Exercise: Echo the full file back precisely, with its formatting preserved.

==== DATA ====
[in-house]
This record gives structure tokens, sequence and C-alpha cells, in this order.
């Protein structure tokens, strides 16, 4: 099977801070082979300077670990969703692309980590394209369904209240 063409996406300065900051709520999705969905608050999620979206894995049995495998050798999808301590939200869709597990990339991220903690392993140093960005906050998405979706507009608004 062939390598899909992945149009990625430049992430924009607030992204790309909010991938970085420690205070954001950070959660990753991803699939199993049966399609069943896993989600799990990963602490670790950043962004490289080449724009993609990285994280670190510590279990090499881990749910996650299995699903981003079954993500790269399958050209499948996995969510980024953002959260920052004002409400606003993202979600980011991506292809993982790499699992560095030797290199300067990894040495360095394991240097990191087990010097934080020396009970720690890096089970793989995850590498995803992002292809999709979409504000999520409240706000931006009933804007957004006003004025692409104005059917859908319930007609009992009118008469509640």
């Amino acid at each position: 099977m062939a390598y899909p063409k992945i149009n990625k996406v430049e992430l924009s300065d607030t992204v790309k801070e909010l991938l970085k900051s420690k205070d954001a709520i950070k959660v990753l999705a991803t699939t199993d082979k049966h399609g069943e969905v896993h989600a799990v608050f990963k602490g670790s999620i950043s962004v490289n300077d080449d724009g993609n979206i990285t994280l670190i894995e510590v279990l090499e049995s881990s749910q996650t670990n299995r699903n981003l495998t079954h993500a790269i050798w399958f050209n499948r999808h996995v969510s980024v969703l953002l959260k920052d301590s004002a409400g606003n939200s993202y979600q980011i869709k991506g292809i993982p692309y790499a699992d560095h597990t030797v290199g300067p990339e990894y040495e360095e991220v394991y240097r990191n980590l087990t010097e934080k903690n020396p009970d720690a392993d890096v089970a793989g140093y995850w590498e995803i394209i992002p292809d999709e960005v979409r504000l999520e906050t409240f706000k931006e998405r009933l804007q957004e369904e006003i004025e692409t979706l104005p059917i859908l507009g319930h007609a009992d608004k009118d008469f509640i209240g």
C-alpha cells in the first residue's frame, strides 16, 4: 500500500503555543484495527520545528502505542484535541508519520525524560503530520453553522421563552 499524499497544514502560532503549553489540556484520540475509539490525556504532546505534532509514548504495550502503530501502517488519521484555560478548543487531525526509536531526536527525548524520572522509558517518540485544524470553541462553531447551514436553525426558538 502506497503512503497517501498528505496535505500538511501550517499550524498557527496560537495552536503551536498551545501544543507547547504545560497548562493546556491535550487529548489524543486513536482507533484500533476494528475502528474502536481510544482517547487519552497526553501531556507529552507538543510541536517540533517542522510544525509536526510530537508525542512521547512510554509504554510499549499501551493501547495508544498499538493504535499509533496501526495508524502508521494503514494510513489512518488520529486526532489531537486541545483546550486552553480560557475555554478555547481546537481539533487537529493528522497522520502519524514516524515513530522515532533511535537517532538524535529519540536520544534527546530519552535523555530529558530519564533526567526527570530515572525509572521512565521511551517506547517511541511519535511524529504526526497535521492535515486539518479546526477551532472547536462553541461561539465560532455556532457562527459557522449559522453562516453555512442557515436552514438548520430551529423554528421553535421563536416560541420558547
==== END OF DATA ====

[in-house]
This record gives structure tokens, sequence and C-alpha cells, in this order.
């Protein structure tokens, strides 16, 4: 099977801070082979300077670990969703692309980590394209369904209240 063409996406300065900051709520999705969905608050999620979206894995049995495998050798999808301590939200869709597990990339991220903690392993140093960005906050998405979706507009608004 062939390598899909992945149009990625430049992430924009607030992204790309909010991938970085420690205070954001950070959660990753991803699939199993049966399609069943896993989600799990990963602490670790950043962004490289080449724009993609990285994280670190510590279990090499881990749910996650299995699903981003079954993500790269399958050209499948996995969510980024953002959260920052004002409400606003993202979600980011991506292809993982790499699992560095030797290199300067990894040495360095394991240097990191087990010097934080020396009970720690890096089970793989995850590498995803992002292809999709979409504000999520409240706000931006009933804007957004006003004025692409104005059917859908319930007609009992009118008469509640």
């Amino acid at each position: 099977m062939a390598y899909p063409k992945i149009n990625k996406v430049e992430l924009s300065d607030t992204v790309k801070e909010l991938l970085k900051s420690k205070d954001a709520i950070k959660v990753l999705a991803t699939t199993d082979k049966h399609g069943e969905v896993h989600a799990v608050f990963k602490g670790s999620i950043s962004v490289n300077d080449d724009g993609n979206i990285t994280l670190i894995e510590v279990l090499e049995s881990s749910q996650t670990n299995r699903n981003l495998t079954h993500a790269i050798w399958f050209n499948r999808h996995v969510s980024v969703l953002l959260k920052d301590s004002a409400g606003n939200s993202y979600q980011i869709k991506g292809i993982p692309y790499a699992d560095h597990t030797v290199g300067p990339e990894y040495e360095e991220v394991y240097r990191n980590l087990t010097e934080k903690n020396p009970d720690a392993d890096v089970a793989g140093y995850w590498e995803i394209i992002p292809d999709e960005v979409r504000l999520e906050t409240f706000k931006e998405r009933l804007q957004e369904e006003i004025e692409t979706l104005p059917i859908l507009g319930h007609a009992d608004k009118d008469f509640i209240g």
C-alpha cells in the first residue's frame, strides 16, 4: 500500500503555543484495527520545528502505542484535541508519520525524560503530520453553522421563552 499524499497544514502560532503549553489540556484520540475509539490525556504532546505534532509514548504495550502503530501502517488519521484555560478548543487531525526509536531526536527525548524520572522509558517518540485544524470553541462553531447551514436553525426558538 502506497503512503497517501498528505496535505500538511501550517499550524498557527496560537495552536503551536498551545501544543507547547504545560497548562493546556491535550487529548489524543486513536482507533484500533476494528475502528474502536481510544482517547487519552497526553501531556507529552507538543510541536517540533517542522510544525509536526510530537508525542512521547512510554509504554510499549499501551493501547495508544498499538493504535499509533496501526495508524502508521494503514494510513489512518488520529486526532489531537486541545483546550486552553480560557475555554478555547481546537481539533487537529493528522497522520502519524514516524515513530522515532533511535537517532538524535529519540536520544534527546530519552535523555530529558530519564533526567526527570530515572525509572521512565521511551517506547517511541511519535511524529504526526497535521492535515486539518479546526477551532472547536462553541461561539465560532455556532457562527459557522449559522453562516453555512442557515436552514438548520430551529423554528421553535421563536416560541420558547